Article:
Company will shift focus to “growth sectors including EVs, IoT and B2B”

South Korea’s LG Electronics is exiting the mobile phone market, planning to wind down its mobile phone business by July 31.

The company has been the number three player in the U.S. smartphone market, which is dominated by Apple and Samsung. According to Counterpoint Research, LG had about 9% of the U.S. smartphone market as of the fourth quarter of 2020. Apple had around 65% of the U.S. market and Samsung around 16%, according to Counterpoint, and those two were the only device OEMs to see positive growth during the fourth quarter of last year.

Roger Entner, founder and analyst at Recon Analytics, tweeted that with LG’s exit, “For all intents and purposes, we are on the way of a device duopoly in the US: Apple and Samsung.” On a global basis, Samsung Apple and Huawei are the top three smartphone OEMs, according to IDC; other Chinese vendors, including Oppo, Xiaomi and vivo, have also achieved greater market share than LG.

Reuters reported that LG has sustained around $4.5 billion in losses from its mobile phone unit over the past six years, and that efforts to sell the business had fallen through due to disagreements over terms. The mobile phone unit is LG’s smallest, accounting for about 7% of company revenues.

LG said that its decision to withdraw from the mobile phone market will allow it to “focus resources in growth areas such as electric vehicle components, connected devices, smart homes, robotics, artificial intelligence and business-to-business solutions, as well as platforms and services.” LG went on to say in its statement that it will “continue to leverage its mobile expertise and develop mobility-related technologies such as 6G to help further strengthen competitiveness in other business areas. Core technologies developed during the two decades of LG’s mobile business operations will also be retained and applied to existing and future products.”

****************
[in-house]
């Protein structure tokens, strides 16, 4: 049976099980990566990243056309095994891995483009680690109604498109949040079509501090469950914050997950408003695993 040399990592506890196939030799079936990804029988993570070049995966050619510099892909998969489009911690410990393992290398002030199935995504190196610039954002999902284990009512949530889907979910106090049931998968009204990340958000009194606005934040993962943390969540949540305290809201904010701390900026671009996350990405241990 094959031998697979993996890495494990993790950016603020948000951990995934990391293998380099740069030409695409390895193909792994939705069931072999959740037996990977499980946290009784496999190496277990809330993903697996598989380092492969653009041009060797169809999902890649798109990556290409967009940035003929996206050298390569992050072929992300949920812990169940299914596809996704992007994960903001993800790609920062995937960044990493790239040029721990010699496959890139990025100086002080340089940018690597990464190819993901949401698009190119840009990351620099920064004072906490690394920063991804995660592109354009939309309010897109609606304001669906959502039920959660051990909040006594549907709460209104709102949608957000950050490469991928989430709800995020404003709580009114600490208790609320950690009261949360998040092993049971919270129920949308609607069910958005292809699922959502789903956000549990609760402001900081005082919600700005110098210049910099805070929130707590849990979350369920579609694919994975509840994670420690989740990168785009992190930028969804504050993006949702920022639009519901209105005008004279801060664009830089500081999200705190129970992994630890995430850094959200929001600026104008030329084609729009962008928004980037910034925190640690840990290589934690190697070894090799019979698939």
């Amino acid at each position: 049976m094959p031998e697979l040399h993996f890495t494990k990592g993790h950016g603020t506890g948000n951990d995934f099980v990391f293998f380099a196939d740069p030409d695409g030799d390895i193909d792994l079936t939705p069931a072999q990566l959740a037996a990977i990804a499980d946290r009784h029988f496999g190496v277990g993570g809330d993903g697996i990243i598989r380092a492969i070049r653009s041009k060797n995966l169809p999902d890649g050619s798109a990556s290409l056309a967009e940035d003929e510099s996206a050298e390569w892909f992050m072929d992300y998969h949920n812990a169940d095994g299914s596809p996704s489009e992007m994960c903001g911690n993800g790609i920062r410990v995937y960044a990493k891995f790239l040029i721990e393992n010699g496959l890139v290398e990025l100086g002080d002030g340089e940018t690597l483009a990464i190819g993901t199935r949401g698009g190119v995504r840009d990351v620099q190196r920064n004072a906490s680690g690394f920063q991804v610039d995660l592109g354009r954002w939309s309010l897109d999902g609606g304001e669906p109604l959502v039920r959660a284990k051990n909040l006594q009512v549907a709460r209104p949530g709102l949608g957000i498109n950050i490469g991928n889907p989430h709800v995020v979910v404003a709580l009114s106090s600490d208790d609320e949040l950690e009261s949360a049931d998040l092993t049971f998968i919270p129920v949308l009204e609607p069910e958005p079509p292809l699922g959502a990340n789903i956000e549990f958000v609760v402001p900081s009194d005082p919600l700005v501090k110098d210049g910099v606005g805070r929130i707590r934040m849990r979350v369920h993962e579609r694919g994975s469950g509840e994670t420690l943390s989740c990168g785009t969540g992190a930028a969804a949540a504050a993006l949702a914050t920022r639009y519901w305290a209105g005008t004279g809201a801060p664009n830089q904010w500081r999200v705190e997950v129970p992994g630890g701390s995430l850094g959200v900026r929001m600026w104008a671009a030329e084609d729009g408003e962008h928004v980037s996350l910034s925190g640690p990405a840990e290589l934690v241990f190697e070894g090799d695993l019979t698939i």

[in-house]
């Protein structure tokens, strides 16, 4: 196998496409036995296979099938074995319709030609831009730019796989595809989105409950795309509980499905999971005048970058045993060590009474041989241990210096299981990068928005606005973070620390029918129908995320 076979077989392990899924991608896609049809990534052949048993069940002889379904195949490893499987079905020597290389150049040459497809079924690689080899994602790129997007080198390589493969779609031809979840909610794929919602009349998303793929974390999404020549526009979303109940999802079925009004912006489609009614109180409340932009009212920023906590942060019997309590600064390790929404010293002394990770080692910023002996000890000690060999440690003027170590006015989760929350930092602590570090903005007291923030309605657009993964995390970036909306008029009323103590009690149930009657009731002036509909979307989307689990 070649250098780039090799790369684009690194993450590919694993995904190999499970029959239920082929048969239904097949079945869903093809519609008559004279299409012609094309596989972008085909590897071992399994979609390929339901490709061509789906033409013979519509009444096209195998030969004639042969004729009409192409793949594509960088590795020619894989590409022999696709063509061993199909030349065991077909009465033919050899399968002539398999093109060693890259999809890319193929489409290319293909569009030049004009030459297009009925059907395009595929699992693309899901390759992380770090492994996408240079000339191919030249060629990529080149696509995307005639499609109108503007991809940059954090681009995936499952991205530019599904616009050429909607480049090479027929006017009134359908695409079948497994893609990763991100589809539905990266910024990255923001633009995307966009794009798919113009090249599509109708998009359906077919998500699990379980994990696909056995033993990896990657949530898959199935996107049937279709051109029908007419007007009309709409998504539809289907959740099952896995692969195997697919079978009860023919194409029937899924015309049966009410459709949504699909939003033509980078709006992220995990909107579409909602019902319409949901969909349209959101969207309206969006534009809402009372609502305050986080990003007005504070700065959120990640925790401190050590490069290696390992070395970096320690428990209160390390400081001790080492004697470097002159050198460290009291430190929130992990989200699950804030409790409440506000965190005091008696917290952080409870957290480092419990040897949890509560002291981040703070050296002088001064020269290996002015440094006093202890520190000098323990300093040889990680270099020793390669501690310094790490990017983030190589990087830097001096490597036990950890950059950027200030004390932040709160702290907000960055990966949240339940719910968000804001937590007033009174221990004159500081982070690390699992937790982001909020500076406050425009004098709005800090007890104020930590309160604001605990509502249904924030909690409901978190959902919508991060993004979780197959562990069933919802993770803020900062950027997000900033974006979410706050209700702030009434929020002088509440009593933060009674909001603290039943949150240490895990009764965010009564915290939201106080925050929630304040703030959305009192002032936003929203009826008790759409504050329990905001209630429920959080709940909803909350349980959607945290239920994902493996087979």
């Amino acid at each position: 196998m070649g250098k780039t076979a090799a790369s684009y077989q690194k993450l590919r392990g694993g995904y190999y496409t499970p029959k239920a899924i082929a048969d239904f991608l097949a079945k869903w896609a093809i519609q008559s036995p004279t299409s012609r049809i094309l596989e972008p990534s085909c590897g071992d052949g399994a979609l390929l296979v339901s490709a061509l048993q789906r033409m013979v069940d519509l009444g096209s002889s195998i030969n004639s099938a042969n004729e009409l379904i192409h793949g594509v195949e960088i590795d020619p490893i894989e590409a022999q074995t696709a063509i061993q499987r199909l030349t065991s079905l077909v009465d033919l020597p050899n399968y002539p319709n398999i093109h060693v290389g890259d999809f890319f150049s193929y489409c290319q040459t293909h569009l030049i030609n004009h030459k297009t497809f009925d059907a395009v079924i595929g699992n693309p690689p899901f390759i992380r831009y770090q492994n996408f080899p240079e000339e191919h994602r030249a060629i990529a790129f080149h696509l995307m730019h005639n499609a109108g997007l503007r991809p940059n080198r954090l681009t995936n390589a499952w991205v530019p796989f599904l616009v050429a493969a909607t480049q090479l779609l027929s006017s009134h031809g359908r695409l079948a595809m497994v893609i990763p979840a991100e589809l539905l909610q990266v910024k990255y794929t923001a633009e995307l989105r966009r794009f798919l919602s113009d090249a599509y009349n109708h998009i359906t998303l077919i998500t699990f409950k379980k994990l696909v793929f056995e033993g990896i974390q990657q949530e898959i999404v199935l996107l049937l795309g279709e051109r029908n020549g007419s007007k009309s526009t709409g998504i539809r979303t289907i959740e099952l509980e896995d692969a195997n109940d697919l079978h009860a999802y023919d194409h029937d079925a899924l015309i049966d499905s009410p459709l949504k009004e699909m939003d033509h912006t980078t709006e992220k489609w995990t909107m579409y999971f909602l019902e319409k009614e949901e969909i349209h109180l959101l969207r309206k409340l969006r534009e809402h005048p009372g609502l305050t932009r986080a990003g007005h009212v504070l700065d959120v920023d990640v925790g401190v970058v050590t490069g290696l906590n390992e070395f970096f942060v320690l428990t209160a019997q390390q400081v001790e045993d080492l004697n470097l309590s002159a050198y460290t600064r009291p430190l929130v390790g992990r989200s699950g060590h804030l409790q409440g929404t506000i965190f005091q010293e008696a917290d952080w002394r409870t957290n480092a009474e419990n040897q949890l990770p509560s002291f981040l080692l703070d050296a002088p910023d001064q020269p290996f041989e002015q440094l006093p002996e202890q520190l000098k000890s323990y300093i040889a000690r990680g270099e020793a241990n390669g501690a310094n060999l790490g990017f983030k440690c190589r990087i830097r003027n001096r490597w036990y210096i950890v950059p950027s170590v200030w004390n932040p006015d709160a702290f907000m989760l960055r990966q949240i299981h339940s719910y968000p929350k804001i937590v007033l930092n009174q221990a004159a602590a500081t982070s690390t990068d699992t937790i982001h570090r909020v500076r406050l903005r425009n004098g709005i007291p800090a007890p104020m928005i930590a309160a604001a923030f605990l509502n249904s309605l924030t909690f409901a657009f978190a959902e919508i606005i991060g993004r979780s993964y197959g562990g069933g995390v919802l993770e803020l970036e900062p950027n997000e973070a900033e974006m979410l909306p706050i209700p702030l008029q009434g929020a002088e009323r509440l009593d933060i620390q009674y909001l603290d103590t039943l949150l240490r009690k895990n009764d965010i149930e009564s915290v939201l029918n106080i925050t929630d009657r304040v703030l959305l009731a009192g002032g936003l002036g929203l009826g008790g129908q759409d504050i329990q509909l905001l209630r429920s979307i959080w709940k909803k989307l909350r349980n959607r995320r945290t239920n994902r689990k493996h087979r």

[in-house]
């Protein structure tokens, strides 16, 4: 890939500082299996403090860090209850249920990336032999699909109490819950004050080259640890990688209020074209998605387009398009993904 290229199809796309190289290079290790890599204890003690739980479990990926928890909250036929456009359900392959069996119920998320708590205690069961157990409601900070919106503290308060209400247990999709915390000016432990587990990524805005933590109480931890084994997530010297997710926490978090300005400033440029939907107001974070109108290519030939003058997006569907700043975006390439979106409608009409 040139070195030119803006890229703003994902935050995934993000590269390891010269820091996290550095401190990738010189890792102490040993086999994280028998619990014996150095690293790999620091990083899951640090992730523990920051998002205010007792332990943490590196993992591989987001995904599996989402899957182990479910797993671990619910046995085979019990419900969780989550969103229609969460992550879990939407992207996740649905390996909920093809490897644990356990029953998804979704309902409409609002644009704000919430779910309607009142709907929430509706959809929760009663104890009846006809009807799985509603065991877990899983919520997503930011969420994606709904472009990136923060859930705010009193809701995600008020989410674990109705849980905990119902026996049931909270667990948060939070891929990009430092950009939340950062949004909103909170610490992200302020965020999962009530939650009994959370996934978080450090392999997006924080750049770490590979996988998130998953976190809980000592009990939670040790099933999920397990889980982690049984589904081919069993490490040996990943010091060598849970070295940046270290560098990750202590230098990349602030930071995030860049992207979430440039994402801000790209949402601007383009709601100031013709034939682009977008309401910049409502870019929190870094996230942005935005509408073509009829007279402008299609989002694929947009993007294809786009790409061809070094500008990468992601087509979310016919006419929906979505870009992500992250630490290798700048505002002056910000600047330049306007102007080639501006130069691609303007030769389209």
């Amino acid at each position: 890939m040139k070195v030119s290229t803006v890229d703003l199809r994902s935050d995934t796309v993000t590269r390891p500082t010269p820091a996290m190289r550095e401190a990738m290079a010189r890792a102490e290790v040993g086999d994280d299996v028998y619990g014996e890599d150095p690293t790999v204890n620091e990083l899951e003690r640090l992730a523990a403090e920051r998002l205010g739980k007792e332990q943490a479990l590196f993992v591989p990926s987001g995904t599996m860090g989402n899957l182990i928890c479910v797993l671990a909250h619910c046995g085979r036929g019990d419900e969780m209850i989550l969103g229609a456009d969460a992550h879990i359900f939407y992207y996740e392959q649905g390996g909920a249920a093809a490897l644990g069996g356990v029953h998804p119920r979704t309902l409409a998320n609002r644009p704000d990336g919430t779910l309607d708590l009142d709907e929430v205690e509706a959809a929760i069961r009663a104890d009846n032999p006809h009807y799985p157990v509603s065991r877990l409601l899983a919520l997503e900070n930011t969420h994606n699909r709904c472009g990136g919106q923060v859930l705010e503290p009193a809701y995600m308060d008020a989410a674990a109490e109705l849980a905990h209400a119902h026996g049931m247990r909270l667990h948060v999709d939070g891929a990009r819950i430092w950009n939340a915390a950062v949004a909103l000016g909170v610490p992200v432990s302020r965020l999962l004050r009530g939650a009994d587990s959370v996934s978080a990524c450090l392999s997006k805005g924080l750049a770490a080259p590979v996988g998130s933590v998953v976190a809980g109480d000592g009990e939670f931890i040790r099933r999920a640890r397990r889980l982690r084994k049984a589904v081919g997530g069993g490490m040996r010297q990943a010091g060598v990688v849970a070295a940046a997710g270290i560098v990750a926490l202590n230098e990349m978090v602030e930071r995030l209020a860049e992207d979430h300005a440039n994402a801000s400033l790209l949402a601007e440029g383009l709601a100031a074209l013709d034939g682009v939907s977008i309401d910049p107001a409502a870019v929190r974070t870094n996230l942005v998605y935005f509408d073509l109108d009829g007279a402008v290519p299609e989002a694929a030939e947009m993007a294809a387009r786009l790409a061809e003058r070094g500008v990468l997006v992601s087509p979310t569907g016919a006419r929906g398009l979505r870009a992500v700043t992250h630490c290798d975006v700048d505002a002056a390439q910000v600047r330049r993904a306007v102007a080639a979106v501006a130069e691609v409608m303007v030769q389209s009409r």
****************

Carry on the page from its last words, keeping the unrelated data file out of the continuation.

While LG was beaten out by Apple and Samsung in the overall U.S. smartphone market, it had established a niche for itself in the domestic prepaid market. Analyst Jeff Moore, principal of Wave7 Research, tweeted that his company’s research had found that LG accounted for around 25% of Metro by T-Mobile devices and that its Stylo 6 was the top prepaid device as recently as last month.

Ken Hyers, director of Strategy Analytics’ emerging device strategies service, tweeted that the demise of LG’s mobile phone business was due to “poor marketing, weak distribution [and]pricing miscues.”

LG said that it would provide service support and software updates for its existing device customers for an unspecified period of time that will vary by region. It noted that while the mobile phone business will be shut down by July 31, that inventory of some models might still be available beyond that date.

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